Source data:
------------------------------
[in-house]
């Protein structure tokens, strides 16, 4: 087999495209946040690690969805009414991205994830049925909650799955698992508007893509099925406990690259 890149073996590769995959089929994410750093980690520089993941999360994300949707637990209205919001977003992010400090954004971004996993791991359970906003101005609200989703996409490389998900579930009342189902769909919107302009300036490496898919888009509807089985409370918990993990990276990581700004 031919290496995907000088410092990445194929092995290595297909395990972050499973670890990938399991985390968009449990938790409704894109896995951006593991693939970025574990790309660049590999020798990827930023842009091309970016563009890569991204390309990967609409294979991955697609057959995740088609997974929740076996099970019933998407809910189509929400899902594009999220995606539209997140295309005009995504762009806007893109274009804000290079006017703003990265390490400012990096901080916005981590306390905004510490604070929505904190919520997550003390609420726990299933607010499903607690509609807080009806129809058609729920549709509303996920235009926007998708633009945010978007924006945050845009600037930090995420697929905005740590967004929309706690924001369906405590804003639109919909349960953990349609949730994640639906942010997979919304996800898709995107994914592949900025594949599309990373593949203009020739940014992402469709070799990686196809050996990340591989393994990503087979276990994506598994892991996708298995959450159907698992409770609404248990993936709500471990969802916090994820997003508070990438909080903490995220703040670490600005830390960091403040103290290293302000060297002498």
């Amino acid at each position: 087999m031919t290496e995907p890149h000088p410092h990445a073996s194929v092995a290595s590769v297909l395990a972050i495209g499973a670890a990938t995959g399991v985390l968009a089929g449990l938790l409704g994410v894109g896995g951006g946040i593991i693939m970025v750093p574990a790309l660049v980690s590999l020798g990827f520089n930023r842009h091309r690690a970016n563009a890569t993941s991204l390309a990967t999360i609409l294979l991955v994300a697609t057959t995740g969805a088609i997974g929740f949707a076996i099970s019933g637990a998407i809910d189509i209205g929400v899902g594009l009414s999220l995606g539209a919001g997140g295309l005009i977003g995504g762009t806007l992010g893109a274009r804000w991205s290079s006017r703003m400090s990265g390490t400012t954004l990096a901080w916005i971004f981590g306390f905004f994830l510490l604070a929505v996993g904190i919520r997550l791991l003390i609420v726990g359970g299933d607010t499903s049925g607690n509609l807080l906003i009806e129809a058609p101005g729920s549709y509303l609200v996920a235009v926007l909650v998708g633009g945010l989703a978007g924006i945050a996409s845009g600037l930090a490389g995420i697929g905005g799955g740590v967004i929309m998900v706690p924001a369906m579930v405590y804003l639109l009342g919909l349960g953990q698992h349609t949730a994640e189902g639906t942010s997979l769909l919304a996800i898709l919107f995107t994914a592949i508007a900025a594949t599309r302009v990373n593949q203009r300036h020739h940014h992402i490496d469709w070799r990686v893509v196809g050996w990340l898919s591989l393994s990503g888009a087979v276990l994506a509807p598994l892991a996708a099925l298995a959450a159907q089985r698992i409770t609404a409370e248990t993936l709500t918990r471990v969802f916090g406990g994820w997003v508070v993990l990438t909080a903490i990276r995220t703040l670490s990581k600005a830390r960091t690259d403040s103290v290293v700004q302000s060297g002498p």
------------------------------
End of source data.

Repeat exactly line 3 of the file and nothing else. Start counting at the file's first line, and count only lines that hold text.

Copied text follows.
């Amino acid at each position: 087999m031919t290496e995907p890149h000088p410092h990445a073996s194929v092995a290595s590769v297909l395990a972050i495209g499973a670890a990938t995959g399991v985390l968009a089929g449990l938790l409704g994410v894109g896995g951006g946040i593991i693939m970025v750093p574990a790309l660049v980690s590999l020798g990827f520089n930023r842009h091309r690690a970016n563009a890569t993941s991204l390309a990967t999360i609409l294979l991955v994300a697609t057959t995740g969805a088609i997974g929740f949707a076996i099970s019933g637990a998407i809910d189509i209205g929400v899902g594009l009414s999220l995606g539209a919001g997140g295309l005009i977003g995504g762009t806007l992010g893109a274009r804000w991205s290079s006017r703003m400090s990265g390490t400012t954004l990096a901080w916005i971004f981590g306390f905004f994830l510490l604070a929505v996993g904190i919520r997550l791991l003390i609420v726990g359970g299933d607010t499903s049925g607690n509609l807080l906003i009806e129809a058609p101005g729920s549709y509303l609200v996920a235009v926007l909650v998708g633009g945010l989703a978007g924006i945050a996409s845009g600037l930090a490389g995420i697929g905005g799955g740590v967004i929309m998900v706690p924001a369906m579930v405590y804003l639109l009342g919909l349960g953990q698992h349609t949730a994640e189902g639906t942010s997979l769909l919304a996800i898709l919107f995107t994914a592949i508007a900025a594949t599309r302009v990373n593949q203009r300036h020739h940014h992402i490496d469709w070799r990686v893509v196809g050996w990340l898919s591989l393994s990503g888009a087979v276990l994506a509807p598994l892991a996708a099925l298995a959450a159907q089985r698992i409770t609404a409370e248990t993936l709500t918990r471990v969802f916090g406990g994820w997003v508070v993990l990438t909080a903490i990276r995220t703040l670490s990581k600005a830390r960091t690259d403040s103290v290293v700004q302000s060297g002498p």